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Dynamic displays of maturity

With wind development in France set for a serious spurt of growth over the next few years, turbine suppliers were out in force at the country's biggest renewable energy show held in Lyon recently. One company in particular made sure the French appetite for the spectacular was not disappointed

While the wind industry accounted for no more than about 20% of the 140 exhibitors at this year's Salon des Energies Renouvelables -- the largest renewable energy show in France -- the sector's big turbine manufacturers were out in force. Vestas, Gamesa, Enercon, GE Wind, Siemens, Repower, and Nordex were among the 30 or so industry exhibitors to put on impressive displays in Lyon, as did French Vergnet, a maker of small turbines. But it was Spain's Ecotècnia that no one will forget in a hurry. The nacelle of its new ECO 80 1.67 MW machine was one of the biggest crowd pullers at the four day event, making sure the 14,000 visitors attending were in no doubt wind power had come to France.

The organisers of the biennial show are national energy agency ADEME, the Rhône-Alpes regional authorities, and the main renewables associations, including the Renewables Energy Syndicate (SER) and the French Wind Association (FEE). According to them the turnout and quality of exhibits by the wind sector this year was a vast improvement on the shows in 2003 and 2001.

"Several companies made a really big effort to reflect a dynamic industry," says SER's Antoine Saglio. The strong presence of turbine makers is "an indication of the very strong interest in the French wind power market," he says. Florent Suplission of conference organiser Sepelcom agrees. "Instead of small companies with modest stands, exhibitors are now big industrialists with a well-designed presence. That these companies consider the investment worthwhile shows how far the sector has advanced."

Ecotècnia's display -- the first time a complete wind turbine nacelle has been exhibited at the show -- was designed as a dramatic way for the company to launch its turbine to the increasingly competitive French market, says the company's Jean-Michel Zarza. The Lyon show, he say, is becoming the major reference for wind in France: "It is the only commercial event for professionals at a national level." The company, which also scooped the show's trophy for innovation in the wind sector, used the exhibition to reveal plans for the development of two new machines. A 2 MW version of the ECO 80 is planned for next year, while a 3 MW ECO 100 will be ready for delivery early in 2007.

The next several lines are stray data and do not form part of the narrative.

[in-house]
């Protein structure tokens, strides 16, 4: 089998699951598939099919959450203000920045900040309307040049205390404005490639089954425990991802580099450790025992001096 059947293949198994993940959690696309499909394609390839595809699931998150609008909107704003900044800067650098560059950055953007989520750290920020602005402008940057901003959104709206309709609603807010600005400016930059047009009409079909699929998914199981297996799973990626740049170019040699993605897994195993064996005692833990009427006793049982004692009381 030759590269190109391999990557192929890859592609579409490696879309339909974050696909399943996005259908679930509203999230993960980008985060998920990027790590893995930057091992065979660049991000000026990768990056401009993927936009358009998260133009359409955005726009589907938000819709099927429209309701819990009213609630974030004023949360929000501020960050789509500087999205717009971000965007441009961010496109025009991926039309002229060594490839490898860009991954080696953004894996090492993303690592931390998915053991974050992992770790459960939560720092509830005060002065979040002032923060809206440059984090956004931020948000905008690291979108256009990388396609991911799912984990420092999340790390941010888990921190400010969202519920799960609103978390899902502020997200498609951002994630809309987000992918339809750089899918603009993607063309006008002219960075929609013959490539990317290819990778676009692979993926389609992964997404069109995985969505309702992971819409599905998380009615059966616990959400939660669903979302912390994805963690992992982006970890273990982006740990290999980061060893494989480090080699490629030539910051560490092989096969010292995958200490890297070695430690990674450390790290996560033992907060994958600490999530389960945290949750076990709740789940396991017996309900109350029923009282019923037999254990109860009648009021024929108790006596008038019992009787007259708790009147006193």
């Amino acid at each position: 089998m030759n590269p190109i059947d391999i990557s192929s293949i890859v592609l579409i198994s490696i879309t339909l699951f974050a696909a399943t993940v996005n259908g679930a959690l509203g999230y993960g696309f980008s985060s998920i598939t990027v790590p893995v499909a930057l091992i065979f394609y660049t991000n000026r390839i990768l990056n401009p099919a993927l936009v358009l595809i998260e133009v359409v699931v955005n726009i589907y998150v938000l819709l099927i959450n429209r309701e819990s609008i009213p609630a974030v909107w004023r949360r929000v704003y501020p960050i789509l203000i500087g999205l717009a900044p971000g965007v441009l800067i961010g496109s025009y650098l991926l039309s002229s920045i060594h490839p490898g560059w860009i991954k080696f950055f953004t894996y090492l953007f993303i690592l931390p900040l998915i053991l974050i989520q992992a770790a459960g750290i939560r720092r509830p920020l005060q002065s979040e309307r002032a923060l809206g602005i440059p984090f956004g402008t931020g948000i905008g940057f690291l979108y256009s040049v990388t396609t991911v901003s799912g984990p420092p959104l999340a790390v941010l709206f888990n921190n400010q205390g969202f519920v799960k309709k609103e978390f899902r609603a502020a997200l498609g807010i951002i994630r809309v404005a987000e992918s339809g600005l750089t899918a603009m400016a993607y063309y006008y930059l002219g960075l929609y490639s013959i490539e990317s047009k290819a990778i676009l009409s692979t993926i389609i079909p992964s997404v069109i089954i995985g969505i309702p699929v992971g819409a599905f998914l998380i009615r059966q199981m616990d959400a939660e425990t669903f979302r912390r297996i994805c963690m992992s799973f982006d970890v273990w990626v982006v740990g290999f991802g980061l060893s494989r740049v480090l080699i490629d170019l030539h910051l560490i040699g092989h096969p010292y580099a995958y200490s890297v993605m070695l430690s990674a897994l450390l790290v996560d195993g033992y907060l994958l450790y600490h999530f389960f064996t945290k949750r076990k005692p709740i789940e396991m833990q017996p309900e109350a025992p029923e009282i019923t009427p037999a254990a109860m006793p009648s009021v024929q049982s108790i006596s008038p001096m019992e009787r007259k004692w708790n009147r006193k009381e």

Other wind industry exhibitors agree with Zarza about the importance of the show for business in France, with most suggesting the level of interest has been positive. "It has been a good opportunity to consolidate existing contacts," adds Sylvie Bentz-Morand of Vestas France, which also celebrated signing a contract with Mistral Energie for 11, V52 850 kW turbines at the show (page 8).

Few developers

While the organisers may have been disappointed by the low turnout of wind project developers, with only Ostwind and DEWI from Germany and Eneria and Théolia from France mounting exhibits, others were not perplexed. As one wind exhibitor noted, developers have plenty of work in France at the moment. Permits have been granted for at least 850 MW, much of it expected online within the next few years. Indeed, by the end of 2006 alone, ADEME estimates French wind capacity could double to reach 800-900 MW. So while the developers already have their hands fairly full, the expected boom in development means a far more competitive market for manufacturers.

The only disappointment voiced by exhibitors from all sectors was the absence of a senior member of government. "It was an important opportunity for the government to underline its support for renewables," one says. Environment Minister Serge Lepeltier was due to give the inaugural address but had to withdraw at the last minute.

The minister's absence was all the more notable because of the controversial amendments to the French energy law currently going through parliament (page 26), a subject inevitably touched on at the conference sessions which ran parallel to the exhibition. Of these, one focused on wind power. A fairly low-key affair, it largely consisted of a review of wind development progress in France and comparisons with other markets, notably the leading one of Spain. Meanwhile, Hervé Saulignac, the councillor in charge of energy for the Rhône-Alpes region, noted his region currently ranks fourth in France for installed wind power but hopes to improve upon this. While just 27 MW is installed in the region to date, siting permits for a further 100 MW have already been granted while applications for another 100 MW are under consideration, he said.

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